A lot or a little?
The parents' guide to what's in this movie.
What parents need to know
Parents need to know that The SpongeBob SquarePants Movie: Sponge Out of Water stars the most famous talking sponge in popular culture. Like the Nickelodeon cartoon series on which it's based, the movie has occasional insult language ("jerk," "stupid") and exaggerated violence (basically everything Plankton does with weapons -- like guns and cannons -- and the threat of death to SpongeBob, who's offered as a sacrifice at one point). Some of the movie's humor will likely go over young kids' head (like the way everyone in "post-apocalyptic Bikini Bottom" wears Mad Max-like leather costumes, or when one of the gang accidentally lands on a sunbathing woman's back and she murmurs that it feels good), but kids will definitely get the bird poop and blowhole laser gags. SpongeBob isn't known for being educational, but the movie, like most of the shows, does stress the importance of teamwork and friendship.
- Parents say
- Kids say
What's the story?
In SPONGEBOB SQUAREPANTS: SPONGE OUT OF WATER, a pirate (Antonio Banderas) finds a buried storybook and scroll under the sea. Back on his ship, he tells a flock of seagulls the story of the most beloved treasure in Bikini Bottom -- the Krabby Patty made by SpongeBob SquarePants (Tom Kenny). The story then shifts back undersea, where Plankton (Mr. Lawrence) relentlessly tries to steal the Krusty Krab's top-secret Krabby Patty recipe. He's foiled by SpongeBob, but when the real recipe disappears into thin air, even the world's best Fry Cook can't reproduce it from memory, and mass chaos erupts in Bikini Bottom. While Bikini Bottom residents deal with the catastrophe of life without Krabby Patties, SpongeBob and his friends Patrick (Bill Fagerbakke), Squidward (Rodger Bumpass), Sandy (Carolyn Lawrence), and Mr. Krabs (Clancy Brown) head above the surface to find their missing recipe -- which is in the hands of the dreaded pirate.
Is it any good?
SpongeBob fans will love the trippy nature of their favorite underwater talking friends. The show's wild and unpredictable storylines and goofball antics are charming -- if difficult for those who aren't fans to understand or appreciate. The movie, like the show, is a frenzied and "out there" ... in other words, totally what you'd expect from the movie version of the show, except that the "out of water" experiences in the third act aren't nearly as lovable as the underwater scenes. Although the addition of Banderas as the movie's main antagonist is entertaining, it's the back-and-forth between SpongeBob and his archnemesis, Plankton, that's the best part of the story -- not the sight gag of the gang acquiring superpowers and heading to the beach.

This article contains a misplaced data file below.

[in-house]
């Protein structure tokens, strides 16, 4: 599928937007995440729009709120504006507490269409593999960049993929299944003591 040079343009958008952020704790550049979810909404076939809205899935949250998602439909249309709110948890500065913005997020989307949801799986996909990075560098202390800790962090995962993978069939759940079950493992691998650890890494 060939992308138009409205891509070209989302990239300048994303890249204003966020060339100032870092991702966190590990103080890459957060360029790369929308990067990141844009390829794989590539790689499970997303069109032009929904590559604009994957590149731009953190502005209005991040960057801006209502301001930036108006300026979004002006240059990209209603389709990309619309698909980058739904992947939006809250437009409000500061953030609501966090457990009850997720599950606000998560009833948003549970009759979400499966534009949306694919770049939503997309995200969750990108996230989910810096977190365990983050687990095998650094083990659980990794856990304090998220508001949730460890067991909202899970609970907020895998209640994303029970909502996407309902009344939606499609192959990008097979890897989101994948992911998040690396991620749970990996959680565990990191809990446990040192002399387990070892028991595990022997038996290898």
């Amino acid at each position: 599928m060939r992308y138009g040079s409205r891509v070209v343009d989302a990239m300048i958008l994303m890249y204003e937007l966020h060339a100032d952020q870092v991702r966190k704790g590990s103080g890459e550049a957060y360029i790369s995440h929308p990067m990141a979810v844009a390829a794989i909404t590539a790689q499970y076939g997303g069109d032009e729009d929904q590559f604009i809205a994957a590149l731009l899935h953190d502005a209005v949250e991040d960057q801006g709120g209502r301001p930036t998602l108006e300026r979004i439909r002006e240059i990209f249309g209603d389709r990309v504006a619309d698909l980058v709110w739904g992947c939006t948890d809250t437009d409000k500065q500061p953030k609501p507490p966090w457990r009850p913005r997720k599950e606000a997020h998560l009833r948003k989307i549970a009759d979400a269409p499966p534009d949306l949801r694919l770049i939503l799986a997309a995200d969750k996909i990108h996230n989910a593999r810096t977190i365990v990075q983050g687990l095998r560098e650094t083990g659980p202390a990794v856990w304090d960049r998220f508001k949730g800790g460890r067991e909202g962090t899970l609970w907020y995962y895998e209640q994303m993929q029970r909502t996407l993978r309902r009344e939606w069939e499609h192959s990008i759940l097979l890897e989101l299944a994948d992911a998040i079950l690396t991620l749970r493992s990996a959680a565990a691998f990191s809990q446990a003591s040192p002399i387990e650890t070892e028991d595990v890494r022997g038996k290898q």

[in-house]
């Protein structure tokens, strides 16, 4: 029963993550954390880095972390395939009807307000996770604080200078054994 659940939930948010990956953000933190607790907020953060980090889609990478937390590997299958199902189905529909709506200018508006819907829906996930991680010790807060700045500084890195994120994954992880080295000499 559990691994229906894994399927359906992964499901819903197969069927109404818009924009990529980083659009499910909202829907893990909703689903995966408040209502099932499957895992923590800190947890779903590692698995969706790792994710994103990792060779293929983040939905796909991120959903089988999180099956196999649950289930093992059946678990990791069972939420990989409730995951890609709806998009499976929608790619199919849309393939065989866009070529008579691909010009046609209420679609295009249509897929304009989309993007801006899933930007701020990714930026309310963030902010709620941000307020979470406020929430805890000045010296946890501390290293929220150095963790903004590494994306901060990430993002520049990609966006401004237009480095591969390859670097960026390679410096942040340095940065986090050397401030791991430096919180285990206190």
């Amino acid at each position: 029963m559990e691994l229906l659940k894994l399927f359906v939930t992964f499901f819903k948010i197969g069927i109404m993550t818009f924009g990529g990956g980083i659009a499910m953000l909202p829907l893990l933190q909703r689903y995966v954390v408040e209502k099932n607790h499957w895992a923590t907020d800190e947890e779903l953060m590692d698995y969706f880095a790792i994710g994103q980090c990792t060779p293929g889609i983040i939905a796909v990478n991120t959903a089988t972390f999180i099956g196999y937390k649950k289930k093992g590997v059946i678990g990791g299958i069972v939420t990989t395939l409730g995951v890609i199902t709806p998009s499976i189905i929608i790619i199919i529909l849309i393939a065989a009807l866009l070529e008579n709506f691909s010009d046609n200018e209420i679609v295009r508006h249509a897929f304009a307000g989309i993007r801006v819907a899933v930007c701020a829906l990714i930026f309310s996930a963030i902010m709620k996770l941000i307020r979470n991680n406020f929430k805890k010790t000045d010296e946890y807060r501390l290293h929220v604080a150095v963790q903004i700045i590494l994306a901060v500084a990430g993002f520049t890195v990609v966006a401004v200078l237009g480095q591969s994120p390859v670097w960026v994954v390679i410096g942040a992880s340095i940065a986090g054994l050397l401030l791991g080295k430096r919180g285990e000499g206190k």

Kids (and adults) eager to see their favorite supporting characters like Larry the Lobster, Pearl, Mrs. Puff, and even Gary should know that they're relegated to a brief cameo -- or, in the case of Larry, completely absent. This won't go over well with some fans, but the movie does have plenty of the evilly delicious Plankton, Karen (his hilarious "computer wife"), and the main Krusty Krab crew (plus Patrick, of course). Parents will get a particular kick out of the fact that Bikini Bottom civilization devolves into a post-apocalyptic state after the the Krabby Patty recipe is stolen and the fact that SpongeBob is nearly sacrificed to "the sandwich gods." And, naturally, there's the singing and silliness that makes SpongeBob F.U.N. Just don't expect the movie to supplant your favorite episodes of the series.
Talk to your kids about ...
Families can talk about the enduring popularity of SpongeBob. Why do you think a sponge who lives in a pineapple under the sea is so appealing to kids AND adults?
One criticism of SpongeBob is that it's not educational. Do you think animated shows and movies aimed at kids need to be educational?
There are a lot of SpongeBob-related merchandise and toys; does the movie make you want to get more of them? And do those items -- along with reruns of the show -- make you want to see the movie?
- In theaters: February 6, 2015
- On DVD or streaming: June 2, 2015
- Cast: Clancy Brown, Antonio Banderas, Tom Kenny
- Director: Paul Tibbitt
- Studio: Paramount Pictures
- Genre: Family and Kids
- Topics: Friendship, Ocean Creatures, Pirates
- Run time: 93 minutes
- MPAA rating: PG
- MPAA explanation: mild action and rude humor
- Last updated: April 27, 2020
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Common Sense Media's unbiased ratings are created by expert reviewers and aren't influenced by the product's creators or by any of our funders, affiliates, or partners.
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